Both sites (which sites) where we found 350 years old Dutch buildings have a known maritime history of at least 2.250 years. They were part of Kalinga, a historical region encompassing a large part of Odisha and the north-eastern part of Andhra Pradesh. The name of Kalingapatnam, the harbour near Srikakulam still refers to it; patnam means harbour. The region of Kalinga was added by the emperor Ashoka to the already vast North-Indian empire of the Mauriyan dynasty. This empire was founded by his grandfather, Chandragupta, at Patna (Bihar). He defeated the Greek invaders in the Indus valley (the Punjab) in 301 BC. Thereafter he made peace with the heirs of Alexander the Great, thereby clearing the way south for the Mauriyas.
His grandson Ashoka did so, and conquered Kalinga in a terrible battle, killing 100.000 and banning even more refugees. This shocked him so deeply that the abandoned military conquest. Rather, he embraced Buddhism, and instituted dharma as the state ideology. Much is known of the reign of this Buddhist Mauriyan emperor from the edicts inscribed on stone pillars that he had erected hroughout his realm. After his conversion, his notice of conquest consisted of sending many Buddhist emissaries throughout Asia, and commissioning some of the finest works of ancient Indian art (1).
The map with sea routes by Sunil K. Patnaik shows the main departure places of the so-called Bali yatra (journey to Bali): Tamrallipti (now known as Tamluk, the district capital of Medinipur in Bengal); Palur in Odisha (in Ganjam, near what is now the Chhilka lagoon; and Kalingapatnam, nowadays a tourist beach in Andhra Pradesh. Tamralipti was known as the copper harbour of the Mauriya empire. Tamluk is around the corner of the Hooghly river, where Chinsurah, the VOC centre, was situated.
Now, vivid memories remain, but the journeys of trade and conversion came to a standstill by the 7th century AD. By the time the Europeans came to India, with the Portuguese ahead, the Mauriyan empire had collapsed long ago, and Buddhism had almost disappeared from it region of origin. But in Odisha, the festival Bali Yatra is still celebrated, and in fact in a big way. At full moon in November (kartika), when the wind turns South-East, women and children are sending little boats down the river made of banana leaf, carrying a candle to show sailors the way.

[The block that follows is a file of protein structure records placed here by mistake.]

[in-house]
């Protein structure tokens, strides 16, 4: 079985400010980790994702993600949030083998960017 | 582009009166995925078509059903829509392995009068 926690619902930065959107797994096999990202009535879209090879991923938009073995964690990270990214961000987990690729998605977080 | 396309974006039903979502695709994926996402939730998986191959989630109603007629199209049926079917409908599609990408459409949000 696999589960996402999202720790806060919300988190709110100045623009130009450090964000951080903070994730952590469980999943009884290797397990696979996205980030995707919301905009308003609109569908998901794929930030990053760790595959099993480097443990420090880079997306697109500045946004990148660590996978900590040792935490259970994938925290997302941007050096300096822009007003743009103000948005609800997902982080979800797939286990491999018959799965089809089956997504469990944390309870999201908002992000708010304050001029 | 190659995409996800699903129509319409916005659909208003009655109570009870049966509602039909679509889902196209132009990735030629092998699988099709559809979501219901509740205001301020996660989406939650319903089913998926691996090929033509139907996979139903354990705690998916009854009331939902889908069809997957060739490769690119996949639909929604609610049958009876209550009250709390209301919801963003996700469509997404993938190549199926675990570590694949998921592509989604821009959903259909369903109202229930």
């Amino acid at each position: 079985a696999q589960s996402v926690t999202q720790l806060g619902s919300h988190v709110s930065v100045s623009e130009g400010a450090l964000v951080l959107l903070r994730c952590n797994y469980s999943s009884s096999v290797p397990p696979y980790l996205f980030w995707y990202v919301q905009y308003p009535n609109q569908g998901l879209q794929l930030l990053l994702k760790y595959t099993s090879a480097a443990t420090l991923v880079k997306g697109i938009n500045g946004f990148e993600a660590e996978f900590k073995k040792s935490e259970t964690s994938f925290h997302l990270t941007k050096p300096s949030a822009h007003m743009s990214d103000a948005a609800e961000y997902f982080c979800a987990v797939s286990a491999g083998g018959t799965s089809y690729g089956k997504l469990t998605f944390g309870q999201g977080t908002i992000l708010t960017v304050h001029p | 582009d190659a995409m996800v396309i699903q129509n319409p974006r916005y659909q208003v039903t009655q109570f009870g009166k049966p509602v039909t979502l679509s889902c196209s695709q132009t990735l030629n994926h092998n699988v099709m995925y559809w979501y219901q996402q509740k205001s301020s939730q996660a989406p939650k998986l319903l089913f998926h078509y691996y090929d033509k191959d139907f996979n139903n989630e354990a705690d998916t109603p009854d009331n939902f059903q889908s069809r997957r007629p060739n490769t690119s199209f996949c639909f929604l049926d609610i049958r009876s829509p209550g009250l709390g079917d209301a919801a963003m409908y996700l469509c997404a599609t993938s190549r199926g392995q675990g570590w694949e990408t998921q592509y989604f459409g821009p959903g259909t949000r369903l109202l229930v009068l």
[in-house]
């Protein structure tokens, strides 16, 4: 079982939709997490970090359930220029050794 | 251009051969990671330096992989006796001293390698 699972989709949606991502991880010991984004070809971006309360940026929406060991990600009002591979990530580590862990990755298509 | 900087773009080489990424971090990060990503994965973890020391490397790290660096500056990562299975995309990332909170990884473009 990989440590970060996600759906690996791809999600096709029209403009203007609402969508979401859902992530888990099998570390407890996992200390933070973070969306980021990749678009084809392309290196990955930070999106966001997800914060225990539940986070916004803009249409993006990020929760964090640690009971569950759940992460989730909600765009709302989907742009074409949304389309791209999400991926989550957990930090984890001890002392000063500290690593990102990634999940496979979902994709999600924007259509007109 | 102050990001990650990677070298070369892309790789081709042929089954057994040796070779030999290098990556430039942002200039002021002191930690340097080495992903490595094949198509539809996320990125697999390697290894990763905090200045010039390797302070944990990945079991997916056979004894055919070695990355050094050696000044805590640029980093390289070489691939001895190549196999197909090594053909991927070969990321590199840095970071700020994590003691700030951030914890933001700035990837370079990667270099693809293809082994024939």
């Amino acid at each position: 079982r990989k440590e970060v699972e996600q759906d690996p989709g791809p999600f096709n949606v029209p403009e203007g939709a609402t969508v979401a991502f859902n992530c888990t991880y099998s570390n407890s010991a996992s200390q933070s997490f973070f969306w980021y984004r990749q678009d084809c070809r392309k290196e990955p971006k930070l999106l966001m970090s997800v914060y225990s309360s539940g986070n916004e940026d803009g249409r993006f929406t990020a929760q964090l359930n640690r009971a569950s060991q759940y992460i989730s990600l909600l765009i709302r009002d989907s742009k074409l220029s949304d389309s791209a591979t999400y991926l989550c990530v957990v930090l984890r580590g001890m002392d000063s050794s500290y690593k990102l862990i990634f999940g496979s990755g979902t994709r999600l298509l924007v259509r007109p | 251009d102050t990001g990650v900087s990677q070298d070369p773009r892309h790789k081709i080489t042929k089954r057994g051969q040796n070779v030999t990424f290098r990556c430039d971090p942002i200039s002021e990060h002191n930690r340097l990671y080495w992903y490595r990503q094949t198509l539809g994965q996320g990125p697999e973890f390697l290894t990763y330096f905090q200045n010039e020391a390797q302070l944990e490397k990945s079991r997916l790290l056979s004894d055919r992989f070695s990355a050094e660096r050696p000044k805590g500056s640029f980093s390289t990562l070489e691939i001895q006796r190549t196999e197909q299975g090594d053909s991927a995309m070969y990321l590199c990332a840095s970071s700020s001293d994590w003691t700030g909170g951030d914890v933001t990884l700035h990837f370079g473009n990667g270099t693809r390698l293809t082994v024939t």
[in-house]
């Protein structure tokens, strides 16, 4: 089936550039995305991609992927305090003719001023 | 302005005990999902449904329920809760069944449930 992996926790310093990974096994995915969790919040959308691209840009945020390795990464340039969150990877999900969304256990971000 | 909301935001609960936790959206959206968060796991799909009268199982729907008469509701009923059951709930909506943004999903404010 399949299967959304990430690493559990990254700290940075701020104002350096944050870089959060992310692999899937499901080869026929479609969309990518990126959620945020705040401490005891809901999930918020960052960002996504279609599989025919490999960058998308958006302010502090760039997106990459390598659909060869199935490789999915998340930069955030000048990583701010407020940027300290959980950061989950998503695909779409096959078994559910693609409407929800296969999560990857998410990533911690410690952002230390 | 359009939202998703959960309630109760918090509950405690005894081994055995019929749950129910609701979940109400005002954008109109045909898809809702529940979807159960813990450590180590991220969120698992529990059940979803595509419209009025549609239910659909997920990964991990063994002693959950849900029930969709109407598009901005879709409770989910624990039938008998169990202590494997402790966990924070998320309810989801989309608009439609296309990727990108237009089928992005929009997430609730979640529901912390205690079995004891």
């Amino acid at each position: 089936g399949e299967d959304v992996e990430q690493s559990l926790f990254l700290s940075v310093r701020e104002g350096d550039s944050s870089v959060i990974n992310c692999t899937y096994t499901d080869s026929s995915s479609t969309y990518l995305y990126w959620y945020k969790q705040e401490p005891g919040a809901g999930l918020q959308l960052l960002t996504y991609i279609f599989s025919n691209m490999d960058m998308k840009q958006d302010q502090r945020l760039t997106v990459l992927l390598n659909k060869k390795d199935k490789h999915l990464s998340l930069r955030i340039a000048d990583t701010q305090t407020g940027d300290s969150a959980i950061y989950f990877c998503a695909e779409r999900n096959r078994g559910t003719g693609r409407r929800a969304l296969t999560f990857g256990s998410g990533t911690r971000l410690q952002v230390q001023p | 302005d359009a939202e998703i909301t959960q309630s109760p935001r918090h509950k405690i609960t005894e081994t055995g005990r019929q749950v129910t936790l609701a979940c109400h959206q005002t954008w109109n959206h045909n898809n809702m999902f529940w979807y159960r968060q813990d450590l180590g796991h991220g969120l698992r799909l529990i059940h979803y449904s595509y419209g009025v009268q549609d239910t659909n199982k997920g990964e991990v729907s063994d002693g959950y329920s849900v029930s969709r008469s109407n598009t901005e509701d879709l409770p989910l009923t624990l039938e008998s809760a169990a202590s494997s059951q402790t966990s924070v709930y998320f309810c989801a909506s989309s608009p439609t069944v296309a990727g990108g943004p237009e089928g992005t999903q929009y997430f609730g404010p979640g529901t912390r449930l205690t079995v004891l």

The decoration in the hall of the Odisha State Museum at Bhubaneswar as seen in the picture, shows the departure to South-East Asia. When the Dutch entered colonial policy in the Dutch Indies, they met with Hinduism and Buddhism at Bali and Java. The Dutch took control of the Hindu kingdom at Bali only by 1900 AD.
Epilogue: a brand new historical place to visit
After the Kalinga battle, Ashoka first took over the fortress of the Kalinga region. In fact this was his one and only conquest from that day on. The fortress, now called Jaugada, was situated along the river Rushikulaya in Ganjam, Odisha. Here, he had one of the first stone pillars installed, showing his imperial edicts. Later on, Jaugada was abandoned. Only recently, the remains of the fortress were uncovered, the pillar was retrieved and the inscriptions were translated. On 1 March, 2021 (!), Chief Minister Naveen Patnaik of Odisha inaugurated the edict, which is now accessible, but of course untouchable.
1 Source: Mauriyan Empire. Website: Encyclopaedia Brittannica (Inc). Date published: 25 March 2020.
2 What the British called the Bay of Bengal later on, Greek geographer and astronomer Ptolemaeus (87-150 AD) from Alexandria called the Sea of Kalinga
3 In: S.K. Patnaik (ed., 2014): Buddhism and maritime heritage of South-Asia. Pratibha: Prakashan: Delhi